MAKING OXYGEN - Things That Catch Fire or Go Bang - Why Is Milk White?: & 200 Other Curious Chemistry Questions (2013)

Why Is Milk White?: & 200 Other Curious Chemistry Questions (2013)

5. Things That Catch Fire or Go Bang




Protective goggles

1 packet active dry yeast (available at grocery stores)

2-liter soda bottle, empty and clean

Hydrogen peroxide, 3 percent solution (available at drugstores and pharmacies)



Bamboo skewer (optional)

Matches (optional)


You probably have everything you need to fill a balloon with pure oxygen. All it takes is some hydrogen peroxide from the medicine cabinet and some yeast from the kitchen.

All oxygen-breathing creatures make hydrogen peroxide as an inevitable byproduct of respiration. Since it can damage the cell if it is not destroyed, most cells have an enzyme called catalase that breaks hydrogen peroxide down into water and oxygen. That is why hydrogen peroxide bubbles when you put it on a cut or scrape. Your own body has produced catalase, and that is breaking up the peroxide.

Yeast cells also breathe air and use the oxygen to burn sugar to get their energy. So they also produce hydrogen peroxide that they need to get rid of by using the catalase enzyme. So if you put some yeast in a bottle and pour in some hydrogen peroxide, you get bubbles of oxygen. The reaction is exothermic, meaning it generates heat, and you can feel the bottle get warm in your hand as the reaction takes place.

Pour the contents of a packet of active dry yeast into an empty two-liter soda bottle. Pour up to a couple inches of the hydrogen peroxide into the bottle. Three percent hydrogen peroxide, the kind you use for first aid, works fine. Be sure not to fill the bottle too high.


Place a balloon over the top of the bottle and watch it inflate as it fills with oxygen. The reason you had to be careful not to fill the bottle too high was so the bubbles won’t flow over of the top and into the balloon. You may still have to shake or tap the bottle to prevent the bubbles from rising too high.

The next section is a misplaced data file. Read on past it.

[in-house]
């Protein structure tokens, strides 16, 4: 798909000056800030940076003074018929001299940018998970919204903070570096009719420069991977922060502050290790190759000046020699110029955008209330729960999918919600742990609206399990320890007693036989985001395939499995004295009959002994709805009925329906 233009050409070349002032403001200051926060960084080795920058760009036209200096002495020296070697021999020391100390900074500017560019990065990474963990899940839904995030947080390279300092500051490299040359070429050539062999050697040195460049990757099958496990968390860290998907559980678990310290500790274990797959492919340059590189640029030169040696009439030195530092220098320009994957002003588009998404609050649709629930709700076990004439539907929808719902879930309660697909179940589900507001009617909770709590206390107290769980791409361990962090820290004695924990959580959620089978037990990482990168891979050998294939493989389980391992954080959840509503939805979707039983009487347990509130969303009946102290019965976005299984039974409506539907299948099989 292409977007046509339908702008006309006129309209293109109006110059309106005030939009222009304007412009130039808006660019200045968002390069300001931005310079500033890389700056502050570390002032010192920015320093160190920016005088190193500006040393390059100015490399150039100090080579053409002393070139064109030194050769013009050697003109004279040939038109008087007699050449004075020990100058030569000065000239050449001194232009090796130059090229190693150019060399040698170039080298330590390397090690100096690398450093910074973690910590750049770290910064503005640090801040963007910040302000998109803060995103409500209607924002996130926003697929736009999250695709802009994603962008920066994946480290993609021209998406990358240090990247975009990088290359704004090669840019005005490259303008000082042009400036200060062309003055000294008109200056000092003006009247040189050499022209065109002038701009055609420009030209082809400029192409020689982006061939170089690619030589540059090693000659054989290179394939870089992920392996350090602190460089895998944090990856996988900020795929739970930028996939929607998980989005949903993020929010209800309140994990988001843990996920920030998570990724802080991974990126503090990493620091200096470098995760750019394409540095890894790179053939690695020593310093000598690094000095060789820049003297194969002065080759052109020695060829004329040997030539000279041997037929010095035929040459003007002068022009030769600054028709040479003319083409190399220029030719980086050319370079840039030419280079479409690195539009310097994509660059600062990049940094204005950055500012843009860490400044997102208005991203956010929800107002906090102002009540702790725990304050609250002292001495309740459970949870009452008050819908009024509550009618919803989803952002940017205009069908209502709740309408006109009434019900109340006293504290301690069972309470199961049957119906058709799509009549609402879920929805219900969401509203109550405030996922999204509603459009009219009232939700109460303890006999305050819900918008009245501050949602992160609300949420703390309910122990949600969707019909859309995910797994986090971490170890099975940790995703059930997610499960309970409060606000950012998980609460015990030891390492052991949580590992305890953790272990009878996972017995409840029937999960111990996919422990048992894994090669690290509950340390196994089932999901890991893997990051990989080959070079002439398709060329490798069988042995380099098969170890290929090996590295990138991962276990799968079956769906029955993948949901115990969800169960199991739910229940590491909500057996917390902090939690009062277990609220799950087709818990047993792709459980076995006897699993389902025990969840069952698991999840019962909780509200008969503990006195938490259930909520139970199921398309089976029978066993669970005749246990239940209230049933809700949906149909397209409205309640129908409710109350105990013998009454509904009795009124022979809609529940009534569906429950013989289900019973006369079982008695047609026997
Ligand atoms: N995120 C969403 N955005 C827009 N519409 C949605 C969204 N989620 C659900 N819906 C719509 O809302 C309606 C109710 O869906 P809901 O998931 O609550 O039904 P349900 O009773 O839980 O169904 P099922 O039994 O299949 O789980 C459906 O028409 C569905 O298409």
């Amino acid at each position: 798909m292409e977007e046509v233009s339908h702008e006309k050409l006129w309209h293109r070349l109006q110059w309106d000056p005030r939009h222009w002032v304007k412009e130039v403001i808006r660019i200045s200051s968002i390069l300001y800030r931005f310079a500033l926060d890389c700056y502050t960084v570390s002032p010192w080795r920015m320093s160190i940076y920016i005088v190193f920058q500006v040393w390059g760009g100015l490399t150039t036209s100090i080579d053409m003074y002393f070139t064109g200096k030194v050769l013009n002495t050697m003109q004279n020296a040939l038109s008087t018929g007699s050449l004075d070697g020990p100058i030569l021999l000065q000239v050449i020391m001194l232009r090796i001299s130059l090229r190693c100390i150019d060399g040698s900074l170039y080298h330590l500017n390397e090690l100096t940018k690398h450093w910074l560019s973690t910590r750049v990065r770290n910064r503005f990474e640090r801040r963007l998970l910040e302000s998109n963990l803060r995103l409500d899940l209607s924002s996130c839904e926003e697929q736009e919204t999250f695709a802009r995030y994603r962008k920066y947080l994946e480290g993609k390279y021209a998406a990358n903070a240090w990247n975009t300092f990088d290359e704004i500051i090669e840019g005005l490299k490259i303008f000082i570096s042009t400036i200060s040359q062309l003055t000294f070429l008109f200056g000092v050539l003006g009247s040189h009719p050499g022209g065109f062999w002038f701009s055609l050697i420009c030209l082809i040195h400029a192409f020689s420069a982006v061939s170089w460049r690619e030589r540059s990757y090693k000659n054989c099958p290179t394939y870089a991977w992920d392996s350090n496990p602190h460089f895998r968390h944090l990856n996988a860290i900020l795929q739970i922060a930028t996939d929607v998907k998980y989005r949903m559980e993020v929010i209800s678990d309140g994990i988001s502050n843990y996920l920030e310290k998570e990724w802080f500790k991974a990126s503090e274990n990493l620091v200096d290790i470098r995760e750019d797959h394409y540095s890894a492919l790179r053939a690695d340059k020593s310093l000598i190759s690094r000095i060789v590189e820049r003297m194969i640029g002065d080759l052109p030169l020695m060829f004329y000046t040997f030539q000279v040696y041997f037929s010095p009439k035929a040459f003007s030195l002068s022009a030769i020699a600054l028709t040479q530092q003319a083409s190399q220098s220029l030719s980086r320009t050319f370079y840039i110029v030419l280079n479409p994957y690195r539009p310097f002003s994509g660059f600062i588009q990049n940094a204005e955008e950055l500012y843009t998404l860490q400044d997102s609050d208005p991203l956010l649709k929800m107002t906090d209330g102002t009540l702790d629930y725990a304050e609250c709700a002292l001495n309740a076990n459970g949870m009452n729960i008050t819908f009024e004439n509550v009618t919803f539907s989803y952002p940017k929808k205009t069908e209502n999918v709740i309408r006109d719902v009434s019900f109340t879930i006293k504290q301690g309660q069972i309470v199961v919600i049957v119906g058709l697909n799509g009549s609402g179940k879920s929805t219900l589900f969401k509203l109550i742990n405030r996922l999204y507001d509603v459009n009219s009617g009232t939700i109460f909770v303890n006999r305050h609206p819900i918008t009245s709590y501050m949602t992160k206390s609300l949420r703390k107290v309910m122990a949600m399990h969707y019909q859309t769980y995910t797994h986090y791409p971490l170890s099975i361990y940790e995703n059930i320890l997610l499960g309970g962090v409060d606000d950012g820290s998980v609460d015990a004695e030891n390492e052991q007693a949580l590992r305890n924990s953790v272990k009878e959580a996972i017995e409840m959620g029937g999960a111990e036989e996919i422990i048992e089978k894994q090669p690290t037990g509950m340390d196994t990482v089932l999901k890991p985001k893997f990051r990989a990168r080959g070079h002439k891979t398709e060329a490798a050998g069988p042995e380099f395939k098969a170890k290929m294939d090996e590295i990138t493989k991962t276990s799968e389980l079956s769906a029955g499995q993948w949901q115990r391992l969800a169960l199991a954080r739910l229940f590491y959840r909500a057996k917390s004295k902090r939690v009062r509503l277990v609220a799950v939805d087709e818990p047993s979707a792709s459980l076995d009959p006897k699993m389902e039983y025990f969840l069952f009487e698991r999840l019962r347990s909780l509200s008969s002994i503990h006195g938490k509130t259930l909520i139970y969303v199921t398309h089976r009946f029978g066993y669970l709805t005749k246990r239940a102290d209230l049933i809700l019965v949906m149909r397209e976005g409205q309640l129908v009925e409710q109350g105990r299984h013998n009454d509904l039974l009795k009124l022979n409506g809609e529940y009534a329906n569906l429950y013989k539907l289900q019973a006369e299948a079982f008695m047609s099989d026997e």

Once you have a balloon full of oxygen, you can start to have fun. For safety reasons, always wear protective goggles for this next part of the experiment.

First, see what happens when you blow up a balloon the normal way, using air from your lungs, and then aim it at a lit candle. Just like what happens on a birthday cake, the candle simply goes out. Now see what happens when you try to blow the candle out using the balloon full of pure oxygen.


See the video at

The candle doesn’t go out. Instead, it gets brighter. Look at how the camera adjusted to the extra brightness by making the rest of the picture dimmer.

You can use the same technique to make oxygen in a water glass, and then try to pop a bubble of oxygen with a hot coal on the end of a stick. (You can create one easily by lighting a bamboo skewer on fire then blowing it out, turning the end into a glowing-red coal.) When the bubble pops, a small explosion happens as the oxygen causes the hot coal to burst into flames. Of course, you’ll need protective goggles for this experiment as well.


See the video at